Sunday, July 20, 2008

The Snake Bit

I hope that in the last four years or so I've become a marginally better blogger, by which I mean having less of a propensity to shout off without knowing all the facts and generally making an asshat of myself. Now, I'm not free of the trait, as you can read here (I've left it uncorrected, like the spire of that church in Berlin, only without the taste-, gravitas, and purpose of the latter. In fact, the comparison can't help but be invidious, so forget I ever wrote it). In place of ill-informed certainty I occasionally err on the side of mean-spirited, inconclusive pedantry, but by and large I've got better at thinking before writing.

I was reminded about this when I read in the Times about Steve Hindy's difficulties in finding a decent space for his (excellent) brewery. In blog years, it was during the Babylonian Captivity when I urged my reader (sic) to avoid drinking Brooklyn Lager because of owner Steve Hindy's support for the Atlantic Yards project. others chimed in, and soon enough, Freddie's, the local bar after which I named my first-born, was no longer selling it.

I still don't drink the stuff, though I've learned to cope with its absence (skyrocketing hops prices aside, now's not a bad time at all to be a beer drinker). I backed off fairly quickly from my more heated references, mostly because Hindy seemed open-minded and sincere, even if I didn't agree with him, and because of his distinguished service as a reporter at the Associated Press, including, on one occasion, trying to bust into a Bilderberg conference and annoying Henry Kissinger, which is, needless to say, a Very Good Thing. Hindy must have emerged from those heady days of March 2006 with the impression that blog-writers were intemperate, drooling mouth-breathers.

The boycotters struggled, at times, to work out why Hindy had done this, as if we assumed he'd be on the side of small business, the little guy, all that stuff. I thought it might be a simple quid pro quo, for all the free advertising he got from Marty Markowitz (described, by Christpher Ketcham, during an article on the AY EIS as "the inane yet somehow insidious Marty Markowitz, porcine borough president of Brooklyn"). Scott Turner guessed that he'd been offered a beer concession at the arena.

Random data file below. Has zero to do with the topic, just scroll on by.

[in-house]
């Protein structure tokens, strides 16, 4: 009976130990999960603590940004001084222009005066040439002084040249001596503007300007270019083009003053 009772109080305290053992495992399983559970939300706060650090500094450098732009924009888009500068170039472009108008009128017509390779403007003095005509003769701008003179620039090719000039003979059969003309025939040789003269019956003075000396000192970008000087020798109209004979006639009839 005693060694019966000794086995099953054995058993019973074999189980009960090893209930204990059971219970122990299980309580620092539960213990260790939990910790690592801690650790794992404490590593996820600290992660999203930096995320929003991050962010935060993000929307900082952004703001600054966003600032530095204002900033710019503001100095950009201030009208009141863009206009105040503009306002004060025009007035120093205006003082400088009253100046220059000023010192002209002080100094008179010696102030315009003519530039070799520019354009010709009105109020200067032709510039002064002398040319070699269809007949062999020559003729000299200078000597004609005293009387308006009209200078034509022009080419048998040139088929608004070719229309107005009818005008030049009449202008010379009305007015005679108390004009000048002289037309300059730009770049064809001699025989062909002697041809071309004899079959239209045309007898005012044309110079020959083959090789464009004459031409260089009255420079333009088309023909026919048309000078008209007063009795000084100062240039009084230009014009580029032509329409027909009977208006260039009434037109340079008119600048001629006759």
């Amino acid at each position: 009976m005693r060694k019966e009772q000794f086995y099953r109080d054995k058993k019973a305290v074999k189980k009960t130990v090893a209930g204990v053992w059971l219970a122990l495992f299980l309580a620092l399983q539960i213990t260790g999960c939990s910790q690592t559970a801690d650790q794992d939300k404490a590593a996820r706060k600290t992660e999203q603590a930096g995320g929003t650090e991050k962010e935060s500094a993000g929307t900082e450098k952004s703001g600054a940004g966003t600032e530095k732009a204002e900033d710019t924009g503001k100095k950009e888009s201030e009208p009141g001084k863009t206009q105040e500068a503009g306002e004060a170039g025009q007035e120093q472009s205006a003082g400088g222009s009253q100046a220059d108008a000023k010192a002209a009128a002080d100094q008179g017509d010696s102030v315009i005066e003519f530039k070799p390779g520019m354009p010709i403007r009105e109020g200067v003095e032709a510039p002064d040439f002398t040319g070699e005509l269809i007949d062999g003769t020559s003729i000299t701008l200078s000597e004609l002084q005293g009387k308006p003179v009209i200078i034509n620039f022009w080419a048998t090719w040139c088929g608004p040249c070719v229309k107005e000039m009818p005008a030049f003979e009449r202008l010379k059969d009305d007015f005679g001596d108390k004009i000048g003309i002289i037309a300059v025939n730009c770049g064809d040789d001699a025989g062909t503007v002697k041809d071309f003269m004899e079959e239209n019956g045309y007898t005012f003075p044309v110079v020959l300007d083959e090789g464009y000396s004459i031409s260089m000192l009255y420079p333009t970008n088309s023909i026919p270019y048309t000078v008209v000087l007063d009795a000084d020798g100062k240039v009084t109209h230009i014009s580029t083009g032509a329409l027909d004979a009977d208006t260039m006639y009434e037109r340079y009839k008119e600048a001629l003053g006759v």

Now, via the Times article I referenced up there, it becomes clear that Hindy's just been trying to find somewhere that he can make something in Brooklyn. Brooklyn, home of more abandoned warehouses than you can shake a fist at, has been unable to provide him with a competitively-priced bit of manufacturing space to make his wonderful (yet to me, forbidden) lager. So, Hindy's tried desperately to hitch is brewery expansion to all sorts of development projects, including Brooklyn Bridge Park by the East River and the Public Place proposal in Gowanus.

Buried in the statistics about Brooklyn's, and the city's, declining manufacturing base, we note that Hindy hooked up with the Economic Development Corporation, one of the authorities expediting the AY project, for the Brooklyn Bridge project. We also note that:

He [Hindy] was a champion of the rezoning of Williamsburg and Greenpoint that Mayor Michael R. Bloomberg pushed through in 2005. But now he contends that the changes went too far by allowing a variety of nonindustrial uses of land in areas that are labeled industrial business zones.

There's not smoking gun here, no proof of anyone saying "gee up the beer drinkers and give us a patina of gentrifier cred and you'll get your expansion." I don't think there needed to be. I think that at that moment in time Hindy needed to be as enmeshed in the city's real estate (de)industrial complex as possible. I don't blame him, it's not like popular beers get developed by sunday-school teachers.

But here's the killer line. "Some landlords are holding onto industrial property with the hope that it will be rezoned for residential buildings." So all Hindy's support has done is dump a windfall in the hands of condo developers with no interest in helping Hindy get what he wants. There's an easy moral to this story. The old lady and the snake.


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